As there is no community transmission of COVID-19 in the Isle of Man, social distancing measures have been lifted.
You are no longer required to maintain a distance of 2 metres from those outside of your household, however social distancing may remain in place in some service provider environments.
What is social distancing?
We know that Coronaviruses are spread when people with the virus have close, sustained contact with people who are not infected. This typically means spending more than 15 minutes within two metres of an infected person, such as talking to someone.
Social distancing is essential to stop the spread of the virus in areas where community transmission is present, as it is more likely to spread when people are close together. An infected person can pass on the virus through talking, breathing, coughing or sneezing even if they do not have any symptoms.
When you should practise social distancing
In the Isle of Man, social distancing is not currently a requirement, however there may be some service providers that still have these measures in place.
If you are travelling to an area where social distancing is required, you should maintain a distance of 2 metres from anyone outside of your household.
When with people you do not live with, you should also avoid:
- physical contact
- being close and face-to-face
- shouting or singing close to them
You should also avoid crowded areas with lots of people; and touching things that other people have touched.
Where you cannot stay 2 metres apart you should stay more than 1 metre apart, and take additional steps to stay safe. For example:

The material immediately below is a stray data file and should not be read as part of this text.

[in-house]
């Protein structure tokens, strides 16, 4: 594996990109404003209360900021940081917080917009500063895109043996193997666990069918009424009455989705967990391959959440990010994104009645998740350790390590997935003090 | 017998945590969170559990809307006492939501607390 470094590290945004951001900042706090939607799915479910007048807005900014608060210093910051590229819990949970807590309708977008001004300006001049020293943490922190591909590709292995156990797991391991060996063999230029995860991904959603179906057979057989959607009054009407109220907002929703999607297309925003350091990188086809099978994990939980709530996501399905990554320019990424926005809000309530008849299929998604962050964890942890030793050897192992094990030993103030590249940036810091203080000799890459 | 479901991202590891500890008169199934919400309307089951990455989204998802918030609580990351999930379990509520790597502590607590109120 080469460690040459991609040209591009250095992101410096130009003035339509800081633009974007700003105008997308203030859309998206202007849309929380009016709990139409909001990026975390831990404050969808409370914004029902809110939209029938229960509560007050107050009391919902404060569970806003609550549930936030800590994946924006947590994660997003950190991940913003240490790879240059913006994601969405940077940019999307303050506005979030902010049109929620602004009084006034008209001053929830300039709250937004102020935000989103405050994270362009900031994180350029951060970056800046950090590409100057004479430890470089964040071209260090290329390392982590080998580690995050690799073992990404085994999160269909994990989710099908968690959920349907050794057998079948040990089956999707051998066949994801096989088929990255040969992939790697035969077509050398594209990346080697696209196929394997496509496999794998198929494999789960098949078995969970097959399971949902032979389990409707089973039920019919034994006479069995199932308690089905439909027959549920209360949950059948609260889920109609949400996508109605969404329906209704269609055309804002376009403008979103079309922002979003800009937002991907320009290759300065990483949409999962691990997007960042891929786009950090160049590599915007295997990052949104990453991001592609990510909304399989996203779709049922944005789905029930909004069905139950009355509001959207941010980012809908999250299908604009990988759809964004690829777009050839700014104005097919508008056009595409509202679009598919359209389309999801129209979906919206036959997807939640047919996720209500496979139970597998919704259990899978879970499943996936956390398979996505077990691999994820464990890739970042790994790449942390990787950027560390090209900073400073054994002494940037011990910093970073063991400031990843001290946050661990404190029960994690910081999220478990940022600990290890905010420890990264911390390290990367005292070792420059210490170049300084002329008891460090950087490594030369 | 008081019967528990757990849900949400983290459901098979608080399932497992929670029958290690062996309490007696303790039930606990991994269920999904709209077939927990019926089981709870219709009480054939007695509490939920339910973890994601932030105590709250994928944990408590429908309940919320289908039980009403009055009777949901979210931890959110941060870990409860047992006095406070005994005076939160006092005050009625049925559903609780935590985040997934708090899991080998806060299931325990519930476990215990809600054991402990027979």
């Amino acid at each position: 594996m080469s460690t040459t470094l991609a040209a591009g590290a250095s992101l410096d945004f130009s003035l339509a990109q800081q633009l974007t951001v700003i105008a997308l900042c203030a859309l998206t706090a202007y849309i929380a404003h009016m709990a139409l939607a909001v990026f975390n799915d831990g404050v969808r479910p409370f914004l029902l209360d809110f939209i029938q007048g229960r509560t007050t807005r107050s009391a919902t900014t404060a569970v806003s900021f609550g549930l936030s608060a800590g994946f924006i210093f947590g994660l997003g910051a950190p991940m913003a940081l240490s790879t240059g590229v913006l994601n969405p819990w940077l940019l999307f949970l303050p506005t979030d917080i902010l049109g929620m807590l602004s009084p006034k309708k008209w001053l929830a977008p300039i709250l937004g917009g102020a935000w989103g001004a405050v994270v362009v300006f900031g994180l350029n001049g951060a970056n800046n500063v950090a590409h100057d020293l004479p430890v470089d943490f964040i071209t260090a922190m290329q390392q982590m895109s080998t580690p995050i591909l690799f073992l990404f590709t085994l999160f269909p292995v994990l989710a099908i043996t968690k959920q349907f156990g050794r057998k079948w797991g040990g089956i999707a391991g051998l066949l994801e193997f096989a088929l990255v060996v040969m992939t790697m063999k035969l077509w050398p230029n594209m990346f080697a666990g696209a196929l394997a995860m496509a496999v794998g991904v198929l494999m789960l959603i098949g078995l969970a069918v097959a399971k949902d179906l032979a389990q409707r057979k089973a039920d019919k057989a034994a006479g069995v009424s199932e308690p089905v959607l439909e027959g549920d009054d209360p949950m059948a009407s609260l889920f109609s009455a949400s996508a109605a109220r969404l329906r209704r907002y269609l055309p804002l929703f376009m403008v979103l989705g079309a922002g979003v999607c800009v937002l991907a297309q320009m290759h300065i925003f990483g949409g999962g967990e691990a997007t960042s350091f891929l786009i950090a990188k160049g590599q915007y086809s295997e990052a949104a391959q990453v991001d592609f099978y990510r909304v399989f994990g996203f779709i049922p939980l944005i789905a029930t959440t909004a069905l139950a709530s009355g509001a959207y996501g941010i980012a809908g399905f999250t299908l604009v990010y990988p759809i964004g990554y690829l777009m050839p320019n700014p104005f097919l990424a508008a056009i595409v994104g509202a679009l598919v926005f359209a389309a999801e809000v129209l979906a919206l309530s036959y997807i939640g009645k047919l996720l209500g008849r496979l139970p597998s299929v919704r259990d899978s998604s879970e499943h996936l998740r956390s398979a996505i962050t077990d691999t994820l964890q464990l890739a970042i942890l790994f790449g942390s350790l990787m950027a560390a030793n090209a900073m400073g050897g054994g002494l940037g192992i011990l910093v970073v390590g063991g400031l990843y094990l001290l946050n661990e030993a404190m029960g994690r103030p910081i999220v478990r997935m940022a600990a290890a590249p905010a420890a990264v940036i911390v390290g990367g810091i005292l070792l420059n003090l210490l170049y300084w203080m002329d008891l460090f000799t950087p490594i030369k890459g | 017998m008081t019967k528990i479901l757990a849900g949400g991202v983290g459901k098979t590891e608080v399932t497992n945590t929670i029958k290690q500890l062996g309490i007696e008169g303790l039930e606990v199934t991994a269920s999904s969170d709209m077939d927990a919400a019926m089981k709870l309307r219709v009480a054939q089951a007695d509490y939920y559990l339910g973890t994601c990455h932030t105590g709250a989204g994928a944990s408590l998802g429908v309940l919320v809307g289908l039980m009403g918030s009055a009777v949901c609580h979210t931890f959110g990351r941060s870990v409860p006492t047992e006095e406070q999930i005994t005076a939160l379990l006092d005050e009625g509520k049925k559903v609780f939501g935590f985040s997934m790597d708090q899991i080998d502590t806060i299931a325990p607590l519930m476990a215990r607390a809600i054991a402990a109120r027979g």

- wear a face covering on public transport and in many indoor spaces (The requirement of personal protective equipment (PPE) still remains in health and care environments)
- go outdoors, where it is safer and there is more space
- if indoors, make sure rooms have a flow of fresh air by keeping windows and doors open
You do not need to be socially distanced from anyone in your household, meaning the people you live with. However, if you are self-isolating you should stay away from other family/household members as far as is practicable to reduce the risk of spreading infection.
Letting fresh air in (ventilation)
In addition to social distancing and other measures, you can also reduce the risk of spreading COVID-19 if you:
- avoid coming into contact with people in spaces with limited flow of fresh air such as rooms with windows that are never opened
- reduce or stop the amount of time you spend indoors with people you do not live with
- make sure you let plenty of fresh air into your home without getting uncomfortably cold if you have people working in or visiting your house (only where permitted). You should do this during their visit and after they leave
To increase the flow of air you can:
- open windows as much as possible
- open doors
- make sure that any vents (for example at the top of a window) are open and airflow is not blocked
- leave extractor fans (for example in bathrooms) running for longer than usual with the door closed after someone has used the room
If your home has a mechanical ventilation system which circulates air through vents and ducts, ensure it is working and increase its flow rate when you have visitors or if someone in your home is sick.
Good hygiene practices
We ask you to be responsible and continue to adhere to good hygiene practices.
- Cover your mouth and nose with a tissue or your sleeve (not your hands) when you cough or sneeze
- Put used tissues in the bin straight away
- Wash your hands with soap and water often – use hand sanitiser gel if soap and water are not available
- Try to avoid close contact with people who are unwell
- Clean and disinfect frequently touched objects and surfaces
- Do not touch your eyes, nose or mouth if your hands are not clean
- Stay home if you are sick
- If working with children, have them play with hard surface toys that can be easily cleaned
- Clean and disinfect frequently touched objects and surfaces in the home
- If you are displaying symptoms of coronavirus, stay at home, call the COVID-111 line and ask about testing
Some of the above wording has been adapted from gov.uk social distancing.
If you develop symptoms see self isolation.